Table 3.5 Summary review of results of oil-sardine and mackerel post-monsoon aerial and vessel surveys (totals and separated by species where possible)
|Year||No. of schools 1,000||Mean volume 1,000 m3||Total volume mill m3||Packing density kg/m3||Biomass estimate 1,000 t|
The main data from the series of annual oil sardine and mackerel surveys are reviewed in Table 3.5. The basic data are the estimated number of schools, their mean volume and packing density.
In the 1972 survey the main effort was by aircraft and only one vessel, the SARDINELLA, provided supporting data on submerged schools that had been missed by the aerial survey and additional observations for estimation of schools dimensions and packing densities. The project assessed that this survey had produced an underestimate and it was not included in later summaries. The calculation of school volume was, as in 1972, based on echosounder observations of submerged schools. This may have introduced a bias as effective vessel avoidance by schools may be dependent on school size. Estimates of the size of sardine schools from aerial photographs was on average only a quarter of that from echosounders.
The basis for the 1973 survey was a much larger combined effort by aircraft and vessels which would be expected to give an improved estimate of school numbers. In the 1974 and 1975 surveys, school volumes were estimated from sonar records where vessel avoidance is not critical, and these showed volumes about 10 times smaller. The aerial observations in 1974 were of more limited value partly because of unsuitable weather, and also because fish behaviour differed from previous surveys with more schools being submerged. A systematic sonar coverage was, however, made of the whole area and there would not seem to be any apparent bias in the estimate of total school numbers. The last survey, that of 1975, was without aerial support and consisted of a multi-vessel effort based on sonar records and visual surface observations. In this series of surveys from 1973 to 1975 the data on total school numbers is likely to be the most consistent, perhaps not in terms of precision, but as regards year-to-year changes in serious bias.
In 1973 and 1974 separate assessments were made of the sardine and mackerel stocks based on aerial identification. In 1975 the assessment was combined for the two species, but based on samples of observations of school identification, oil sardine was estimated to represent about 70% of the total.
An interesting point of methodology in this type of investigation is that from 1974 a correction was introduced for the effect of the elliptical shape of the schools. The previous assumption of circular shape had caused a negative bias.
Use of the sonar of the RASTRELLIGER transmitting at 90° to the vessel's course represented a new and it seems improved approach to the difficult problem of describing the distribution of the oil sardine and mackerel stocks and assessing their abundance (Smith, 1971; IMR/NORAD/FAO, 1975c). This method was applied in a systematic way from September-October 1974 onwards on all main surveys and the results were presented in the form of distribution charts and as estimates of the total areas within which schools were numerous.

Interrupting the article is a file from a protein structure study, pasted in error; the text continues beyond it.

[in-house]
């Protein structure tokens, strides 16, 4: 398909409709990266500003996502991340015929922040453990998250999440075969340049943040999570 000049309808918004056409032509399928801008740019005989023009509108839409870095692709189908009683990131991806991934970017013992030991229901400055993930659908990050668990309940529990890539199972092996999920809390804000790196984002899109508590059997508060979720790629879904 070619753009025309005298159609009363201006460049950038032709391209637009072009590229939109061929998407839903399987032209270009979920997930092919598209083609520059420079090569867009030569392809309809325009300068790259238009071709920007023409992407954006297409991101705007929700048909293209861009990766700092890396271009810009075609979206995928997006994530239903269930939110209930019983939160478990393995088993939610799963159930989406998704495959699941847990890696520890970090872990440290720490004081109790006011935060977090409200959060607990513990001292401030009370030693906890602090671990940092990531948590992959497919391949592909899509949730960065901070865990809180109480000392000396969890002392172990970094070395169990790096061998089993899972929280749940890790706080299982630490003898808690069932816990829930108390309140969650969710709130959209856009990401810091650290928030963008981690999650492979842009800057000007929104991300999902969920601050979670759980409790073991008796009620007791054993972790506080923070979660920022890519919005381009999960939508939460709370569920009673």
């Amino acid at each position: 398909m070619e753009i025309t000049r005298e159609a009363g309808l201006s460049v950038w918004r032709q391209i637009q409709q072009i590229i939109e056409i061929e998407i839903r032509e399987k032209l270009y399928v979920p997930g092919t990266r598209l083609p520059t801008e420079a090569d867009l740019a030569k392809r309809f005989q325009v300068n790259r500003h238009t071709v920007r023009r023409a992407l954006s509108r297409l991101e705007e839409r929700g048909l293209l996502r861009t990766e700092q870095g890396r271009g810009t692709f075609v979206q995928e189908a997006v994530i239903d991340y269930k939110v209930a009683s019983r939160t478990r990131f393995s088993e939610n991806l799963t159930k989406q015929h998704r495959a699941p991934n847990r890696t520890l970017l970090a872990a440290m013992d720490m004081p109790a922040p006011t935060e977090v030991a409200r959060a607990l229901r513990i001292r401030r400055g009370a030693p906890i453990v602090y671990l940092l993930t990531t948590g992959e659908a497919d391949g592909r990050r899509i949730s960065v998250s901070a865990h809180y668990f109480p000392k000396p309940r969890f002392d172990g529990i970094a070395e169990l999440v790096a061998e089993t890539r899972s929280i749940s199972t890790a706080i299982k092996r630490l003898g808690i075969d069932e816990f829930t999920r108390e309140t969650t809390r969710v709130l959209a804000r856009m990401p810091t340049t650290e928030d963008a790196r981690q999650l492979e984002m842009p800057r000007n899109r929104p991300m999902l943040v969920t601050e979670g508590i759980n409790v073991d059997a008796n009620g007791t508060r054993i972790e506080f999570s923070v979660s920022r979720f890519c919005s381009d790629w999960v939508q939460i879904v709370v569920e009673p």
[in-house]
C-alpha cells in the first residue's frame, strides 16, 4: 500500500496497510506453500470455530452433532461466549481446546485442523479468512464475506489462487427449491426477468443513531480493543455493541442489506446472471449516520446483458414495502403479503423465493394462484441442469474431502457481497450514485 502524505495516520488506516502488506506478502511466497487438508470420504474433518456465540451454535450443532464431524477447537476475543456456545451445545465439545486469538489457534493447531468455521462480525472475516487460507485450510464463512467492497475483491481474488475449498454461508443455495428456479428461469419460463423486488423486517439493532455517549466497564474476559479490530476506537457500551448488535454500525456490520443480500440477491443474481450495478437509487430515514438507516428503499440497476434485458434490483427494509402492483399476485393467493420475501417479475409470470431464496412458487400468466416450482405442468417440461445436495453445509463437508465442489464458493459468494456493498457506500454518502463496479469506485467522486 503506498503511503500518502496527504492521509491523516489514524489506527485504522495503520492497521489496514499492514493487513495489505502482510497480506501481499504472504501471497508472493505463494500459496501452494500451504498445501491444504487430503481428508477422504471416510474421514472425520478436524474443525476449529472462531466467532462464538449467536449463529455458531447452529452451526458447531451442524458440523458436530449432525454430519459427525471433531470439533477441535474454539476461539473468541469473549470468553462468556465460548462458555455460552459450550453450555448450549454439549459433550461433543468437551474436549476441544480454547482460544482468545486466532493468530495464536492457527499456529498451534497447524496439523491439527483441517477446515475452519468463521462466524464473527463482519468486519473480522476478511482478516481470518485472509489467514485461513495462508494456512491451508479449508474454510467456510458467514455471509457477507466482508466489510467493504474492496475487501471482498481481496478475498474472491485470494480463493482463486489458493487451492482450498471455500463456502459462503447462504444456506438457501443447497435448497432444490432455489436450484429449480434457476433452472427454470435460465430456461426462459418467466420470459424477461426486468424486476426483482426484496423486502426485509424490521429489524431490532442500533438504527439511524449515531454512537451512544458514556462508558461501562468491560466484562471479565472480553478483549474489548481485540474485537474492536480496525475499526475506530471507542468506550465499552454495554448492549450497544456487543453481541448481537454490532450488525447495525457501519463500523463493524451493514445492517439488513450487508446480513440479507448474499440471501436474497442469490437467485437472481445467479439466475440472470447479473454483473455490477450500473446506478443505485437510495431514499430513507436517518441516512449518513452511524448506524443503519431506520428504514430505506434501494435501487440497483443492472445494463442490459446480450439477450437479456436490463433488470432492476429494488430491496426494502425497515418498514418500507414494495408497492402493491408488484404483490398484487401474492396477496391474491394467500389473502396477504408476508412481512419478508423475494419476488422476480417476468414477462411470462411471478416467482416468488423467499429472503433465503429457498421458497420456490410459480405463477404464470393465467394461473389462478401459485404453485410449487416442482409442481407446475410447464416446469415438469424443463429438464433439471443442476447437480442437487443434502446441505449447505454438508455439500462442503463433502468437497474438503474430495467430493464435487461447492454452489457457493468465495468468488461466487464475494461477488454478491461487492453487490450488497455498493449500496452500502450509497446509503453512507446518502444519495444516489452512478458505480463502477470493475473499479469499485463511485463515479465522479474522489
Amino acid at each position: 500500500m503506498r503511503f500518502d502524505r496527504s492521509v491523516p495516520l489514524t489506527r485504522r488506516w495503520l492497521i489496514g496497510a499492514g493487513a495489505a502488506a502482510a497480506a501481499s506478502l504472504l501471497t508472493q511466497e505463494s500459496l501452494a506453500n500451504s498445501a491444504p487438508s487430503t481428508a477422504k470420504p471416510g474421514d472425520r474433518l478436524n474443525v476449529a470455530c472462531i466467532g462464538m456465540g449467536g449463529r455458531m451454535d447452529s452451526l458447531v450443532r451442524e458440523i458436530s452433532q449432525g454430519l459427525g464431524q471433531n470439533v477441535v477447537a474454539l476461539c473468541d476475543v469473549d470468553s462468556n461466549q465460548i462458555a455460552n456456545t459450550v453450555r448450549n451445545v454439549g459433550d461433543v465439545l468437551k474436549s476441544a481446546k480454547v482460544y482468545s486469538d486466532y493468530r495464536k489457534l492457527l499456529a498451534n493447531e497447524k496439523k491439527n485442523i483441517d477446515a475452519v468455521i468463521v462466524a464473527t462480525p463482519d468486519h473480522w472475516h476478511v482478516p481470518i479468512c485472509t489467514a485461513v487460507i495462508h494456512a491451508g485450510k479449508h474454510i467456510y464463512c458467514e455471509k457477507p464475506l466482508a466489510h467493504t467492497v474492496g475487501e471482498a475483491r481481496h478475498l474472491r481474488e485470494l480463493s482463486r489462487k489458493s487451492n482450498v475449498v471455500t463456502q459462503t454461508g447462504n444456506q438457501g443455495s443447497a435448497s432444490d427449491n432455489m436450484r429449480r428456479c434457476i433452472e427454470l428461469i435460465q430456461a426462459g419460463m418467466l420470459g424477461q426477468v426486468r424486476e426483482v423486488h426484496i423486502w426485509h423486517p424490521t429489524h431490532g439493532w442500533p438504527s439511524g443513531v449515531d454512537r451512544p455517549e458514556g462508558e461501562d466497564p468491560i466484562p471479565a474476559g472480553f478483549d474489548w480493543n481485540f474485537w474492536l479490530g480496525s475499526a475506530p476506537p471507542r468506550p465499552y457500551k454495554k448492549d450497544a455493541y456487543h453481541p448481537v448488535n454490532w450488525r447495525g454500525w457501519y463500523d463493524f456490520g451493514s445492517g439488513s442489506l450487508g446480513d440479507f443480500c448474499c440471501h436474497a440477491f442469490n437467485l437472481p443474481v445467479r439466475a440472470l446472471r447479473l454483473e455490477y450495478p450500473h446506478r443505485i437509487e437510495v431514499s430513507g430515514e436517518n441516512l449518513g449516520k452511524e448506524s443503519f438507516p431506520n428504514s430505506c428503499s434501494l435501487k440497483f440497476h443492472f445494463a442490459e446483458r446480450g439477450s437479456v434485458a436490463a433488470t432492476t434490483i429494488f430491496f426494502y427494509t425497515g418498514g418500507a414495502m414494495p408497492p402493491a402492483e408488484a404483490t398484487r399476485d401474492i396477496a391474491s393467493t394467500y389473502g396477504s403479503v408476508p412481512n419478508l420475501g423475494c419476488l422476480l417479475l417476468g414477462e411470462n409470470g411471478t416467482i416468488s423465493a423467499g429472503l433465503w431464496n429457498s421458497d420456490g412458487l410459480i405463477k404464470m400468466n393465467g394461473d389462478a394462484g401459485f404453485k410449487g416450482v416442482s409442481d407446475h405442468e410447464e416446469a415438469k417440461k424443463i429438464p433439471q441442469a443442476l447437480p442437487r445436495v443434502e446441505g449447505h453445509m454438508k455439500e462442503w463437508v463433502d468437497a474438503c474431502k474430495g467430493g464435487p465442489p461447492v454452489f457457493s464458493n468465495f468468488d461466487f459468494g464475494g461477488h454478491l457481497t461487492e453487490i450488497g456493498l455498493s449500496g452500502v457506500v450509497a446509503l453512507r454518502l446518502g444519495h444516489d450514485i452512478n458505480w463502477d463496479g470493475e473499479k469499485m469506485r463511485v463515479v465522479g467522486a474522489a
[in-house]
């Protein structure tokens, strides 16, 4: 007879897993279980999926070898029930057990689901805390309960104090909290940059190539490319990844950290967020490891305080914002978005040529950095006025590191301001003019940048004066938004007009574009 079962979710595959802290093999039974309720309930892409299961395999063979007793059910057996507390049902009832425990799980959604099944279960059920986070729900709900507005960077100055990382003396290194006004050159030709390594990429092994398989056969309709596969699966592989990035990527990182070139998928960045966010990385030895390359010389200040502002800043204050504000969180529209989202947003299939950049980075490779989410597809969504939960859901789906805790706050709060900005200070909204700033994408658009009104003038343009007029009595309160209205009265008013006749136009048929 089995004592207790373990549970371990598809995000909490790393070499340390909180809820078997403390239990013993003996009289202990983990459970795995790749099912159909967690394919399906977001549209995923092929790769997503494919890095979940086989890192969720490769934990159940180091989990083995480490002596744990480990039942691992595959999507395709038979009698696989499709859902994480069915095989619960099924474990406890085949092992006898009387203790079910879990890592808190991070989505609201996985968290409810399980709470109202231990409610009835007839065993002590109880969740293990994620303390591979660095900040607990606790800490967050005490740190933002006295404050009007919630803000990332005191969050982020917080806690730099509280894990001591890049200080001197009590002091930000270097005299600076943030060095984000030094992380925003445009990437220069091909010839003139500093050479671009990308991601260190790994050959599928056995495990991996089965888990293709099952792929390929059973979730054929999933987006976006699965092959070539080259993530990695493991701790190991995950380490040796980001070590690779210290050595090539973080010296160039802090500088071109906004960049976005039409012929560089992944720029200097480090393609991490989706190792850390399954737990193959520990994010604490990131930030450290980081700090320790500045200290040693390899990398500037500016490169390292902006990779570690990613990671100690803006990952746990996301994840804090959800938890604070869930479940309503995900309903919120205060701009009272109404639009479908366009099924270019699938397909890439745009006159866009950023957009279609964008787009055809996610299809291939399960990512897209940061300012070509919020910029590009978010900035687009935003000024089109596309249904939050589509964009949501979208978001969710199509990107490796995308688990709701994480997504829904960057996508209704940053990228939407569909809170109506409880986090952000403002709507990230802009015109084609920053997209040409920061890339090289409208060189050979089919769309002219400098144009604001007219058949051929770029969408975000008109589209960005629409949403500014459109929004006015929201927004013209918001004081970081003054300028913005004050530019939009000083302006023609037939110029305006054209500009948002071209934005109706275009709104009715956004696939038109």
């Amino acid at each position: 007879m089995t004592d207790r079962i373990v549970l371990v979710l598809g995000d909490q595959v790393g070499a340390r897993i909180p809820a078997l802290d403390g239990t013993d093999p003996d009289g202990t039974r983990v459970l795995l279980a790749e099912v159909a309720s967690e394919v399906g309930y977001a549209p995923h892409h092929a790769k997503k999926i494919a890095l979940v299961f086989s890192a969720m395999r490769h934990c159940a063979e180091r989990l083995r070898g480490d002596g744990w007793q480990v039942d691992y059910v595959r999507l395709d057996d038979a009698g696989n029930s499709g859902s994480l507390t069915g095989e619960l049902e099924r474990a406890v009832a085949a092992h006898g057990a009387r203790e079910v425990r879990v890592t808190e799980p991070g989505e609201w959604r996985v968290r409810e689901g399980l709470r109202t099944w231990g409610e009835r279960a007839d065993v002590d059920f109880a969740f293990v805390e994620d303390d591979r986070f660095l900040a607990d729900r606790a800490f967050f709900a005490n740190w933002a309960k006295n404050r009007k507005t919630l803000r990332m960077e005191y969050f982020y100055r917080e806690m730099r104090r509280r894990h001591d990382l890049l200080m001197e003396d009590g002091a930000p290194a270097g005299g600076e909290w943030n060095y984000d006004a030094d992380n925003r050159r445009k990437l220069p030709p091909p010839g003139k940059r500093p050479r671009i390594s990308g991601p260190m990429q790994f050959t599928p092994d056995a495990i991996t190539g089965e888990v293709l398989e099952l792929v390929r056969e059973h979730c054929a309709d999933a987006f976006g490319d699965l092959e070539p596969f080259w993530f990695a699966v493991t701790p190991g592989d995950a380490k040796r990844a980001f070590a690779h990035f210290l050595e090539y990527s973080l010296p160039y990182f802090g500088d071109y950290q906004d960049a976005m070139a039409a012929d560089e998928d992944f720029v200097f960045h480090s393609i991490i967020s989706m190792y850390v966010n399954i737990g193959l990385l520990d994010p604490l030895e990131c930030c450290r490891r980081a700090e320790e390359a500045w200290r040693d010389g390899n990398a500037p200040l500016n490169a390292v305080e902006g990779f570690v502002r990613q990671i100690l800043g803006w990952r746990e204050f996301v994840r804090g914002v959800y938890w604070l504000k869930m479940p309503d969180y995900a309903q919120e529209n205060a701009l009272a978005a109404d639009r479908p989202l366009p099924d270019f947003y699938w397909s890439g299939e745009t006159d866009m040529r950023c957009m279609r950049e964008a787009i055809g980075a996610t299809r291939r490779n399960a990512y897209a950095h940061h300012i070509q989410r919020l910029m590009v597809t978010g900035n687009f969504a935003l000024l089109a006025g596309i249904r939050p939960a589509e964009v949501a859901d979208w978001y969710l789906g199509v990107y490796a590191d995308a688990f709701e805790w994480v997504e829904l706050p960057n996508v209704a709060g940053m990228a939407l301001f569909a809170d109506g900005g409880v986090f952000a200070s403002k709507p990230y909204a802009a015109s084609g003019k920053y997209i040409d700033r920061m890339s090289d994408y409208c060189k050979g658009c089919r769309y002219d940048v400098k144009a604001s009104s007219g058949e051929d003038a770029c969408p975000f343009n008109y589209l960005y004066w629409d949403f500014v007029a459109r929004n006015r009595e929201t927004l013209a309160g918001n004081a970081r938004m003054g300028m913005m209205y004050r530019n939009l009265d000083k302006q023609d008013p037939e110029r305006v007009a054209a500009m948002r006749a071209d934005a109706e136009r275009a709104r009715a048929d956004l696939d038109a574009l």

The series of distribution charts based on the sonar method which cover one year from November 1974 to September-October 1975, shown in Figure 3.5, are among the project's principal achievements. These represent an adequate response to one of the project's main objectives: to describe the temporal and spatial distribution of these main species. When not presumably inshore as in December 1974 the stocks were found in well-defined school areas which cover large parts of the shelf including the Gulf of Mannar in the period February-March to July-August 1975. These stocks would thus be available to offshore fishing over a large part of the year.
Figure 3.5 Distribution of mackerel-and oil sardine schools from sonar surveys with the RASTRELLIGER, Oct 74-Nov 75. Source: IMR/NORAD/FAO, 1976b
Observations of school areas of oil sardine and mackerel were also part of the programme of the project's main fish surveys conducted by the two vessels SARDINELLA and RASTRELLIGER prior to September-October 1974, but they were then based on visual surface observations (IMR/NORAD/FAO, 1976a) and it seems doubtful whether it is appropriate to present the two sets of data as the time-series shown in the summary report (IMR/NORAD/FAO, 1976g). The extent of the distribution areas as determined from the sonar surveys only, shows an increasing trend from September 1974 onwards.